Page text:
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DOING WHAT COMES NATURALLY WHOLE FOODS AND FRESH FIELDS GROW THEIR OWN STRATEGIES

By Published on .

The marketing strategies being pursued by the country's top two natural foods supermarket chains are as different as the stores themselves.

Whole Foods Markets, the Austin, Texas-based chain that has the appearance of catering to singles, is undergoing a strategy change. While marketing will still stress issue-oriented health and environmental issues, more focus will be placed on food products and sampling.

At the same time, Fresh Fields, Rockville, Md., will continue to key in on direct mail.

Which strategy is right? They both may be.

Natural food sales totaled $6.2 billion last year, up 18% though still a small percentage of the total $350 billion supermarket and food store category, said Frank Lampe, editor, Natural Foods Merchandiser.

That percentage is bound to grow, analysts say.

"There's a lot of growth ahead from a sales standpoint," said Neil Stern, partner, McMillan/Doolittle, a Chicago-based retail consultancy. "The gap [natural foods supermarkets] have to bridge to be mass market is to get people to do everyday shopping there."

The two chains have their roots in different cultures, he said.

"Whole Foods is a health food store grown up. It is stronger in vitamins and al-ternative lifestyle products ... They are in urban areas, college areas ... Fresh Fields has its roots in the supermarket business," Mr. Stern said.

In an effort to expand its appeal, Whole Foods is charting an aggressive growth strategy and introducing a "new generation" of natural foods supermarkets.

The company, with 1993 sales of $322 million, now has 34 stores open with 15 more in development. Whole Foods projects expansion to nearly 100 stores by 1999.

The "new generation" stores-expanded natural food supermarkets with restaurants, cooking schools, food sampling centers and more-will be unveiled in Austin in January. That prototype store also will have a breast cancer support center and a 30,000 volume bookstore.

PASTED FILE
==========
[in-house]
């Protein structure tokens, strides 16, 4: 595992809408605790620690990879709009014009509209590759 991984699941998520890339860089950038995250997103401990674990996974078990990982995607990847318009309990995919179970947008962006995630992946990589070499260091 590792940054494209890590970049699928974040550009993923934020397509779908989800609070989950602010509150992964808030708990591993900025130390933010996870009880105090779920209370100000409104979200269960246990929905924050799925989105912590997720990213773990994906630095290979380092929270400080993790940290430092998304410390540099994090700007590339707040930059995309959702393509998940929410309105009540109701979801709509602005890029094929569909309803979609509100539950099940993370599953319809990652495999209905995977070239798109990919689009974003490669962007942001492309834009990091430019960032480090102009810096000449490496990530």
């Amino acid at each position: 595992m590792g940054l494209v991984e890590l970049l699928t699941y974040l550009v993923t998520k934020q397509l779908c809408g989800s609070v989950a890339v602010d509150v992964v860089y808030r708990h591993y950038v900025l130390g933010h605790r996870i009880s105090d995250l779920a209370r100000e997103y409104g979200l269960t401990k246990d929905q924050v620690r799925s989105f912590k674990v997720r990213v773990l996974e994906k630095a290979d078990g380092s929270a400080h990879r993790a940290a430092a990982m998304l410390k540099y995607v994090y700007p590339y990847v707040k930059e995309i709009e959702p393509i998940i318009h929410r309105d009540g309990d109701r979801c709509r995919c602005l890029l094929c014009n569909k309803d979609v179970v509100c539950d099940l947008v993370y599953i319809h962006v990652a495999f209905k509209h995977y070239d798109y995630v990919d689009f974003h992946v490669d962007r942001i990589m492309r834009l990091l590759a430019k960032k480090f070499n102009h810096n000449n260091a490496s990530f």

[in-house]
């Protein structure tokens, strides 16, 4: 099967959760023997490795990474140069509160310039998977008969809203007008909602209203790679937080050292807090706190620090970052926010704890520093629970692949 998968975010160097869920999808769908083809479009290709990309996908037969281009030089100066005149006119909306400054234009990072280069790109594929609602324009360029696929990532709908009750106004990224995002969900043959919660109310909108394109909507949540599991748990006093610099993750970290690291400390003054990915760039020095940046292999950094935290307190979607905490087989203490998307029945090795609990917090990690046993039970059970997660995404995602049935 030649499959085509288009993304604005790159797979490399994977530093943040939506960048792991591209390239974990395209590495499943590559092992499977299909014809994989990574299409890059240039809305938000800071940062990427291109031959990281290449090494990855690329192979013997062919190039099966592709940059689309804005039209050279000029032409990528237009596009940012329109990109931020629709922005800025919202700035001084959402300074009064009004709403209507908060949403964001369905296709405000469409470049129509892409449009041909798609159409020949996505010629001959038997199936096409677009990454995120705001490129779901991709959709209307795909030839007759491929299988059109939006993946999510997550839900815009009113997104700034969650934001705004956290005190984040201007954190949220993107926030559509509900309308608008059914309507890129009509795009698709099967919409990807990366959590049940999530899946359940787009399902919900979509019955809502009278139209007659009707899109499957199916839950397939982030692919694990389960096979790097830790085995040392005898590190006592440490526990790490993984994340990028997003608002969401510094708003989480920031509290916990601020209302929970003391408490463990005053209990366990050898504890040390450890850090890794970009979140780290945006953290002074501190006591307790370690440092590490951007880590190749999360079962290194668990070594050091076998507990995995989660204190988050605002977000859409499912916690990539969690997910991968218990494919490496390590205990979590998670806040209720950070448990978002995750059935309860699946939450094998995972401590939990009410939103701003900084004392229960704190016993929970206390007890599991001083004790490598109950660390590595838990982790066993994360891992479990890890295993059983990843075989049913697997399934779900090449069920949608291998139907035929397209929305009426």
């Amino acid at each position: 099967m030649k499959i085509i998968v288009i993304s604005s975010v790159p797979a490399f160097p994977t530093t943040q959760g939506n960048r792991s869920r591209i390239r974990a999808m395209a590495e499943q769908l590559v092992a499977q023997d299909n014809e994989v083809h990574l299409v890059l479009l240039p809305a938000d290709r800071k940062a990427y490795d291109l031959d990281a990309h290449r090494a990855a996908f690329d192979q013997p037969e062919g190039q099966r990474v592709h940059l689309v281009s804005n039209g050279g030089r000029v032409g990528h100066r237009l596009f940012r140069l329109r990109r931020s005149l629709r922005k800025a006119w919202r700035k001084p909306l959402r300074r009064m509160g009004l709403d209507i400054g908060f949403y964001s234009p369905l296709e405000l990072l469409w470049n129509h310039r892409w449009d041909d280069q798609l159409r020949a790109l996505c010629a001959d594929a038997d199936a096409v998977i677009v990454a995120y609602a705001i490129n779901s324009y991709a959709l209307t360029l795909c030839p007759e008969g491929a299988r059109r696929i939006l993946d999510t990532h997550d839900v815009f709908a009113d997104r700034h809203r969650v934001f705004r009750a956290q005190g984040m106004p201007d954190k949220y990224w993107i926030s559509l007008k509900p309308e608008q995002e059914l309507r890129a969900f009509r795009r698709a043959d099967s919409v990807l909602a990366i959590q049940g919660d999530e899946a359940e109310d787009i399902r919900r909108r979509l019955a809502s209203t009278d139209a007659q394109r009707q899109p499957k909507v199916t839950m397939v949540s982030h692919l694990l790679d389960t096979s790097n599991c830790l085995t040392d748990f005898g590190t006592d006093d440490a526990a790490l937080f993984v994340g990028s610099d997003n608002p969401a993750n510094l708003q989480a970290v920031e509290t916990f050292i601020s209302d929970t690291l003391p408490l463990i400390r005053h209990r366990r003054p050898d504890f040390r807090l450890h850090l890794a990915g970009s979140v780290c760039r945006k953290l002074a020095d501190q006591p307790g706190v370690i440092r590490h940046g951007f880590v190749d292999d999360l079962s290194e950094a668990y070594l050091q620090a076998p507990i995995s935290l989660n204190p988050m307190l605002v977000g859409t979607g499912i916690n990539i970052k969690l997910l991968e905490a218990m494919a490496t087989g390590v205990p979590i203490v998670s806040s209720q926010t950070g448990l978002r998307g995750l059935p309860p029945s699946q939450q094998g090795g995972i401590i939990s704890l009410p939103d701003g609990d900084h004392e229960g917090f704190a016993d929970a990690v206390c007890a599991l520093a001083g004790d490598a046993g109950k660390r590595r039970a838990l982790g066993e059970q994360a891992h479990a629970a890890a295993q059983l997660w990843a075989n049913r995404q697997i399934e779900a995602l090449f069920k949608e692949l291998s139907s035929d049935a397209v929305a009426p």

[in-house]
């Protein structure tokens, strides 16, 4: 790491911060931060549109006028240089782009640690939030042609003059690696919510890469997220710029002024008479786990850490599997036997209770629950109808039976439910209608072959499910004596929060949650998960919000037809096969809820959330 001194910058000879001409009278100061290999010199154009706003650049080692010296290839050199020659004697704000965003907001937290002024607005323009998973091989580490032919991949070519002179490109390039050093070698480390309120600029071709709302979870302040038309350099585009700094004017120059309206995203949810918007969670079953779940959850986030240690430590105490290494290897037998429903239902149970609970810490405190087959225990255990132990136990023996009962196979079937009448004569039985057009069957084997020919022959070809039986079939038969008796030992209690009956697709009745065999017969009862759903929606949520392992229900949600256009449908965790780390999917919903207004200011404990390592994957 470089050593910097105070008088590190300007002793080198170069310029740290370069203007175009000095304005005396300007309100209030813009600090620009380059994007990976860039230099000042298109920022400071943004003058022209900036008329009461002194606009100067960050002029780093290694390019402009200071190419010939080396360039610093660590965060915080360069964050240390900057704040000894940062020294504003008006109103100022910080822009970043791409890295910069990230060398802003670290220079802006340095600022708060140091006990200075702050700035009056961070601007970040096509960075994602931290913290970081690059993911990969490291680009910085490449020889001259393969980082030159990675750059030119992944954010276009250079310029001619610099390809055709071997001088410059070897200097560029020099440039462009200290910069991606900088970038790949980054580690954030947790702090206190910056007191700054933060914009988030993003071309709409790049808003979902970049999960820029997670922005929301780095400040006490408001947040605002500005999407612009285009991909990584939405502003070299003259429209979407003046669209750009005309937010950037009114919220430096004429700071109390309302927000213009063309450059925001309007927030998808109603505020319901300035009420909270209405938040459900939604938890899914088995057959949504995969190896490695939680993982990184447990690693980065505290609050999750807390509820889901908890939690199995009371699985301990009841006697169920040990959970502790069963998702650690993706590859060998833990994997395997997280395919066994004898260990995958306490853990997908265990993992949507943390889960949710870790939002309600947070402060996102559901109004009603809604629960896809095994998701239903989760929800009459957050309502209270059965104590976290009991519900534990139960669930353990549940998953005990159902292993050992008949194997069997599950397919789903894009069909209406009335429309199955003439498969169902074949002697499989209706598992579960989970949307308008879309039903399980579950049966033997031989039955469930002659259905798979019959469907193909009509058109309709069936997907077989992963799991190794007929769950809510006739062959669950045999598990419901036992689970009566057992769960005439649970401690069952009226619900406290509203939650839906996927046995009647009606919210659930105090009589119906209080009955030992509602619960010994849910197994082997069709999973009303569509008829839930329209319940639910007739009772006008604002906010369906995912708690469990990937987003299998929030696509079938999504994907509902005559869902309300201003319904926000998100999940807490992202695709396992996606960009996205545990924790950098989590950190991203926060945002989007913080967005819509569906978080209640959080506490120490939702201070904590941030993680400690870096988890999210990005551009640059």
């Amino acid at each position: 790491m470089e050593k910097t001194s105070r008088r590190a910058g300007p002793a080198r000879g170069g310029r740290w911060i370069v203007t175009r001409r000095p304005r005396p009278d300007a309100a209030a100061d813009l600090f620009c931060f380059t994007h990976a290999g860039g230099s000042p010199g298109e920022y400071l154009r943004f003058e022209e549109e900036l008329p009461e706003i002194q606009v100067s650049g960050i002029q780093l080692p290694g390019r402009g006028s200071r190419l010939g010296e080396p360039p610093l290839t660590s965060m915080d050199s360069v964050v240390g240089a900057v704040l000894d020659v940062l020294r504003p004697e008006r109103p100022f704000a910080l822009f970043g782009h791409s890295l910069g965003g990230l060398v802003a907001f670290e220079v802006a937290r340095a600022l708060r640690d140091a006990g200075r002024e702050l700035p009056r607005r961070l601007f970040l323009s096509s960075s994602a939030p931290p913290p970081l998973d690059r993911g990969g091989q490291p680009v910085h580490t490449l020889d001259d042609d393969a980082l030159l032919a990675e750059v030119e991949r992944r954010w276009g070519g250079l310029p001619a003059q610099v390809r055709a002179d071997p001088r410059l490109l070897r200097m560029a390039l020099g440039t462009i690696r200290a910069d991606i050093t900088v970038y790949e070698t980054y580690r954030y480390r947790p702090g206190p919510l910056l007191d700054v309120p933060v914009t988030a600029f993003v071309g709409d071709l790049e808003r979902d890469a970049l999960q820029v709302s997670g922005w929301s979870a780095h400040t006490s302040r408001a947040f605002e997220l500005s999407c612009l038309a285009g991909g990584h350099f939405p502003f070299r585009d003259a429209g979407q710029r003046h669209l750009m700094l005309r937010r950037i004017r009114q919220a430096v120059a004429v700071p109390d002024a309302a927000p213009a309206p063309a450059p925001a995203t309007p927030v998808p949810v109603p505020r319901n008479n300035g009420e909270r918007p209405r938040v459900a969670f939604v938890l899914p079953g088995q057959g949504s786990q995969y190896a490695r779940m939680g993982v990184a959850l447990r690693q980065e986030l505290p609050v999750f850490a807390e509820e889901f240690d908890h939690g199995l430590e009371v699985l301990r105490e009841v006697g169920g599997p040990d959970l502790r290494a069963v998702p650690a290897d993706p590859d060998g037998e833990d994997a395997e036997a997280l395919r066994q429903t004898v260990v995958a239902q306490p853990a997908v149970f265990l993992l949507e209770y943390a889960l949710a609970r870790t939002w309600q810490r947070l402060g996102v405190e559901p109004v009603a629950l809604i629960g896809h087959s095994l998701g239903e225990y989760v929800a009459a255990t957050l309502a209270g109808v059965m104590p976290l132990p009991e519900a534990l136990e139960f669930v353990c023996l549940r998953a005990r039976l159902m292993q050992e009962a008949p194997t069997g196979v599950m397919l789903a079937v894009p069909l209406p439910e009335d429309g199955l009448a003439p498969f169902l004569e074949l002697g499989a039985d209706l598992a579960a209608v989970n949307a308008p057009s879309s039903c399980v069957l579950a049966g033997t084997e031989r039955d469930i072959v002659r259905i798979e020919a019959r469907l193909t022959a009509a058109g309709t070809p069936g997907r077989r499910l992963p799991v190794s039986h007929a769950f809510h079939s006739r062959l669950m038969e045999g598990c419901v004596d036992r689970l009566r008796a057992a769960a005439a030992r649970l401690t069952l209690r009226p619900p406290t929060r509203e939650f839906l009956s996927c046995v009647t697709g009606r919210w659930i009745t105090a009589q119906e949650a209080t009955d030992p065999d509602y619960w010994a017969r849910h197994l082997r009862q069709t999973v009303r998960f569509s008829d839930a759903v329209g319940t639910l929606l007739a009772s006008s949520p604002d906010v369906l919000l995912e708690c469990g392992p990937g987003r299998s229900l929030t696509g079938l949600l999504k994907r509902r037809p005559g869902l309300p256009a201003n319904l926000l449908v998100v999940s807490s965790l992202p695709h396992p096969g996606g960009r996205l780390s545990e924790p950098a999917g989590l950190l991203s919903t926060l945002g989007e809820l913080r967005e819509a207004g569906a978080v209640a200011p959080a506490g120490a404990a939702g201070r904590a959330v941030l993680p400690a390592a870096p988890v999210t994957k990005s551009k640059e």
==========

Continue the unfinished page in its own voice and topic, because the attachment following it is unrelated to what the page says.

"We are trying to create an environment so they can do all their shopping with us," said Sherry Matthews, president of Sherry Matthews Advertising, Austin, Whole Foods' agency.

"We are looking at increased competition from mainstream supermarkets," she said. As a result, Whole Foods' strategy will be to focus on "shopping experiences, food experiences and lifestyle experiences ... The focus is getting back to food and taste."

McMillan's Mr. Stern said those changes seem "to be an attempt to become more mainstream."

Whole Foods' marketing is focused on radio spots and direct mail, including coupons.

Direct marketing is the key for rival Fresh Fields, said Kathy Ordan, director of marketing.

"While we are a very appealing store to a lot of people, we find it more efficient to target market. We are much more than a health food store, but to try to compete with major chains in the newspaper is not as efficient," Ms. Ordan said.

A monthly newsletter, letters, cards and coupons are mailed on a broad basis for a store opening and other mailings are limited to Fresh Fields' active cardholder base, now numbering a few hundred thousand, Ms. Ordan said.

Market Imaging, Norwalk, Conn., handles.

There is widespread speculation Fresh Fields, now privately held, will go public.

"I don't know. We have no plans rights now," Ms. Ordan said.

Fresh Fields' co-founder Leo Kahn has retired from the chairman post, and an investor group acquired his 30% ownership. The chain currently has 14 stores and plans to open eight more in 1995.

Fresh Fields had a slight setback in November when it closed its Richmond, Va., store. The move shows how important site selection is to this category.

"Our strategy is to have multiple stores in major metro areas ... [Richmond] wasn't big enough for several stores. A single store is not efficient, for advertising or in terms of operations," Ms. Ordan said.

That experience backs up the view of McMillan's Mr. Stern. While natural foods retailers "are filling a niche and doing well," he said, "the question is how big that niche is. Every city has a college market and an affluent market that these stores are good for. But how will these stores play in other areas?"

How long the interest in natural foods will last also is a consideration, Mr. Stern said.

"Natural foods retailing has been very popular. How much of it is trendy or a fad and how much of it is a permanent shifting of how people are eating, I'm not sure. Right now they are benefiting from interest in fat-free, healthy foods," Mr. Stern said.

Emily DeNitto coordinates Grocery Retailing.

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